The pistol squat is an advanced unilateral lower body exercise often done with bodyweight or lighter loads to increase single leg strength, balance, and improve movement mechanics of the lower body.
In this article we will discuss:
- Pistol Squat Form and Technique
- 8-Step Pistol Squat Progressions Guide
- Benefits of the Pistol Squat
- Muscles Worked by Pistol Squats
- Pistol Squats – Frequently Asked Questions
- Pistol Squat Sets, Reps, and Weight Recommendations
- Pistol Squat Variations and Alternatives
- and more…
How to Do the Pistol Squat
Below is a step-by-step guide on how to properly set up and perform the pistol squat.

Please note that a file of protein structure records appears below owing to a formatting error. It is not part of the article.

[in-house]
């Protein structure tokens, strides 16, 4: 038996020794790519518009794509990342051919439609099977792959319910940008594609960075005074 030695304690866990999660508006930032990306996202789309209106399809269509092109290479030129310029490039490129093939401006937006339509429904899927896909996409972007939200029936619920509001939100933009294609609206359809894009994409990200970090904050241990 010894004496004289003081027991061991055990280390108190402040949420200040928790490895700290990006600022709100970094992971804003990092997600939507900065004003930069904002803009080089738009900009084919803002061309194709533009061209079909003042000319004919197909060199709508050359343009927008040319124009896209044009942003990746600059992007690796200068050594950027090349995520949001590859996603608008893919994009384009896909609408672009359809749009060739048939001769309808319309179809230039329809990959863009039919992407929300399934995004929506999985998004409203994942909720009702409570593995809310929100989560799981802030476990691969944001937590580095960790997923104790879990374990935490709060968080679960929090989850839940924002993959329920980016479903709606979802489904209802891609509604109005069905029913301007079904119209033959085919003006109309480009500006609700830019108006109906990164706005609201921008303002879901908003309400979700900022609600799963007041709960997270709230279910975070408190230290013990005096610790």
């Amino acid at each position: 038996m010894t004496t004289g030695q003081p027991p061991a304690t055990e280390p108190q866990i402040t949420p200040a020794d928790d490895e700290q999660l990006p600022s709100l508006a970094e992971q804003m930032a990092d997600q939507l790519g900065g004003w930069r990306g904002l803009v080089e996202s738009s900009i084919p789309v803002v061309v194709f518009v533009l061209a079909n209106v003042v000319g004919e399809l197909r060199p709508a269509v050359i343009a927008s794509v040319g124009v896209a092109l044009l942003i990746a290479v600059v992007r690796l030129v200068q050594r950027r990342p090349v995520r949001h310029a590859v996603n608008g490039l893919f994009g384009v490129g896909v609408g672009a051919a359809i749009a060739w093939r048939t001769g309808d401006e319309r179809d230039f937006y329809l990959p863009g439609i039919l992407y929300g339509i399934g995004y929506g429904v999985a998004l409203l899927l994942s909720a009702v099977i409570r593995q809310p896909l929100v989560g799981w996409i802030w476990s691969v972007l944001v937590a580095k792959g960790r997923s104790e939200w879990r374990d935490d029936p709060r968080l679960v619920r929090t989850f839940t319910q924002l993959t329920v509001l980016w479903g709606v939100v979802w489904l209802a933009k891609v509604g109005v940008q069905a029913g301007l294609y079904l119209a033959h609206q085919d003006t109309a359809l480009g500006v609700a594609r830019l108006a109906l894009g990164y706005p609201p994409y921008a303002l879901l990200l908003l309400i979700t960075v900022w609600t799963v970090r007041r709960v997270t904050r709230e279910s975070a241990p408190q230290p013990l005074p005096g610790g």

Step 1: Start by standing on one leg, with the toes pointed forward and/or slightly turned out.
It is important to make sure that the knee is bent in the same direction as the toes, so that the knee itself tracks over the second toe (next to the big toe). This will help to decrease shearing forces on the knee.
Step 2: With the front leg flexed and the foot pointed in front of you, active the core and hip flexors to prime the movement.
It may be helpful to also reach both hands straight in front of you, to add a counterbalance to the bodyweight.
Step 3: With the weight distributed in the foot that in on the ground, slowly sit down into a squat, making sure that the torso has a slight forward lean (similar to the back squat).